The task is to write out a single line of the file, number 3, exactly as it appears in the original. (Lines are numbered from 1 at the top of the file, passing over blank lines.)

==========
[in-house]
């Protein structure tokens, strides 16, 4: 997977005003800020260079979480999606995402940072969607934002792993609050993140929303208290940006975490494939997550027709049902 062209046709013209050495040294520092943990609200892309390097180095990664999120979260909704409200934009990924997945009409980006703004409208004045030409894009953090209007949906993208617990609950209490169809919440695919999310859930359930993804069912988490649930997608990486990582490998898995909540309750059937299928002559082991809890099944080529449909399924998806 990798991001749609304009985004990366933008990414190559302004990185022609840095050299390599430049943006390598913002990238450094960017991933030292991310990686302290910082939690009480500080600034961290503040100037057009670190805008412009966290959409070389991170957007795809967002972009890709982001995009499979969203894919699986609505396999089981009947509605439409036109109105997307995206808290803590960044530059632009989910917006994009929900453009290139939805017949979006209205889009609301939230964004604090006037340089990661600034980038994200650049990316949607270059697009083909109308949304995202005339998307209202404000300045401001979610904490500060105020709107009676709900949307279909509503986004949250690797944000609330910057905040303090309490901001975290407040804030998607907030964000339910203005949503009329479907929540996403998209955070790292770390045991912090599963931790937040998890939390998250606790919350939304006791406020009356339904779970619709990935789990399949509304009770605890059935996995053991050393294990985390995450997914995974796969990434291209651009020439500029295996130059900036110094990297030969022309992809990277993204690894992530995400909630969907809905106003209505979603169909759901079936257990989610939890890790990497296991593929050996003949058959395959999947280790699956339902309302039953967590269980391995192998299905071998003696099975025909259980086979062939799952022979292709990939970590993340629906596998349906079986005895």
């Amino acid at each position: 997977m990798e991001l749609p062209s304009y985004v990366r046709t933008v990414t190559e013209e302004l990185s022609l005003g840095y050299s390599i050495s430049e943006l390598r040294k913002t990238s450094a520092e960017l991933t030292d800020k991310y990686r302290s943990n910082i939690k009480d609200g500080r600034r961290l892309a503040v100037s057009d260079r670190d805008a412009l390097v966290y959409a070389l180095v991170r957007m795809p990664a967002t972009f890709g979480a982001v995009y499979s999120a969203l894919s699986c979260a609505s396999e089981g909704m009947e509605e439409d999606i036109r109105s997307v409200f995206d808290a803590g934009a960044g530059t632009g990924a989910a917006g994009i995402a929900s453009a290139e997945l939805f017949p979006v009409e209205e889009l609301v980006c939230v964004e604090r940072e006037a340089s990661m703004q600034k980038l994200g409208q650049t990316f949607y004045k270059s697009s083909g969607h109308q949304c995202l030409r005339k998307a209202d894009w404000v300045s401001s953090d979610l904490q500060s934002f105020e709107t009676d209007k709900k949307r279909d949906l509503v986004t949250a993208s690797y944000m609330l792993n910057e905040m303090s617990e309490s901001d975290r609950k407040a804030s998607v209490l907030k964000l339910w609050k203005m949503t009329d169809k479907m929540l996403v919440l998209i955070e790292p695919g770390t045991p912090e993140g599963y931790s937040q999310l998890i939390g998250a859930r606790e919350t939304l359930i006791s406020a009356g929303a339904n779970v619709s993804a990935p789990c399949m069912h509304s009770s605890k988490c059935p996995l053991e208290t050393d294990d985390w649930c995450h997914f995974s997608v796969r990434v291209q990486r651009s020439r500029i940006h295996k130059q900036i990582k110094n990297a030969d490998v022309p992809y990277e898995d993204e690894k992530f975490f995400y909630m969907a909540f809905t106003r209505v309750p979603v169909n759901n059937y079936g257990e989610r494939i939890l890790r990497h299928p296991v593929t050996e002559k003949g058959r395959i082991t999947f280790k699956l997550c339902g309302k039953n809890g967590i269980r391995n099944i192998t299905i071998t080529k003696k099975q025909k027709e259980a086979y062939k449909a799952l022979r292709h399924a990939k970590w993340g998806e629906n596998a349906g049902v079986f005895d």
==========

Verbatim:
């Amino acid at each position: 997977m990798e991001l749609p062209s304009y985004v990366r046709t933008v990414t190559e013209e302004l990185s022609l005003g840095y050299s390599i050495s430049e943006l390598r040294k913002t990238s450094a520092e960017l991933t030292d800020k991310y990686r302290s943990n910082i939690k009480d609200g500080r600034r961290l892309a503040v100037s057009d260079r670190d805008a412009l390097v966290y959409a070389l180095v991170r957007m795809p990664a967002t972009f890709g979480a982001v995009y499979s999120a969203l894919s699986c979260a609505s396999e089981g909704m009947e509605e439409d999606i036109r109105s997307v409200f995206d808290a803590g934009a960044g530059t632009g990924a989910a917006g994009i995402a929900s453009a290139e997945l939805f017949p979006v009409e209205e889009l609301v980006c939230v964004e604090r940072e006037a340089s990661m703004q600034k980038l994200g409208q650049t990316f949607y004045k270059s697009s083909g969607h109308q949304c995202l030409r005339k998307a209202d894009w404000v300045s401001s953090d979610l904490q500060s934002f105020e709107t009676d209007k709900k949307r279909d949906l509503v986004t949250a993208s690797y944000m609330l792993n910057e905040m303090s617990e309490s901001d975290r609950k407040a804030s998607v209490l907030k964000l339910w609050k203005m949503t009329d169809k479907m929540l996403v919440l998209i955070e790292p695919g770390t045991p912090e993140g599963y931790s937040q999310l998890i939390g998250a859930r606790e919350t939304l359930i006791s406020a009356g929303a339904n779970v619709s993804a990935p789990c399949m069912h509304s009770s605890k988490c059935p996995l053991e208290t050393d294990d985390w649930c995450h997914f995974s997608v796969r990434v291209q990486r651009s020439r500029i940006h295996k130059q900036i990582k110094n990297a030969d490998v022309p992809y990277e898995d993204e690894k992530f975490f995400y909630m969907a909540f809905t106003r209505v309750p979603v169909n759901n059937y079936g257990e989610r494939i939890l890790r990497h299928p296991v593929t050996e002559k003949g058959r395959i082991t999947f280790k699956l997550c339902g309302k039953n809890g967590i269980r391995n099944i192998t299905i071998t080529k003696k099975q025909k027709e259980a086979y062939k449909a799952l022979r292709h399924a990939k970590w993340g998806e629906n596998a349906g049902v079986f005895d």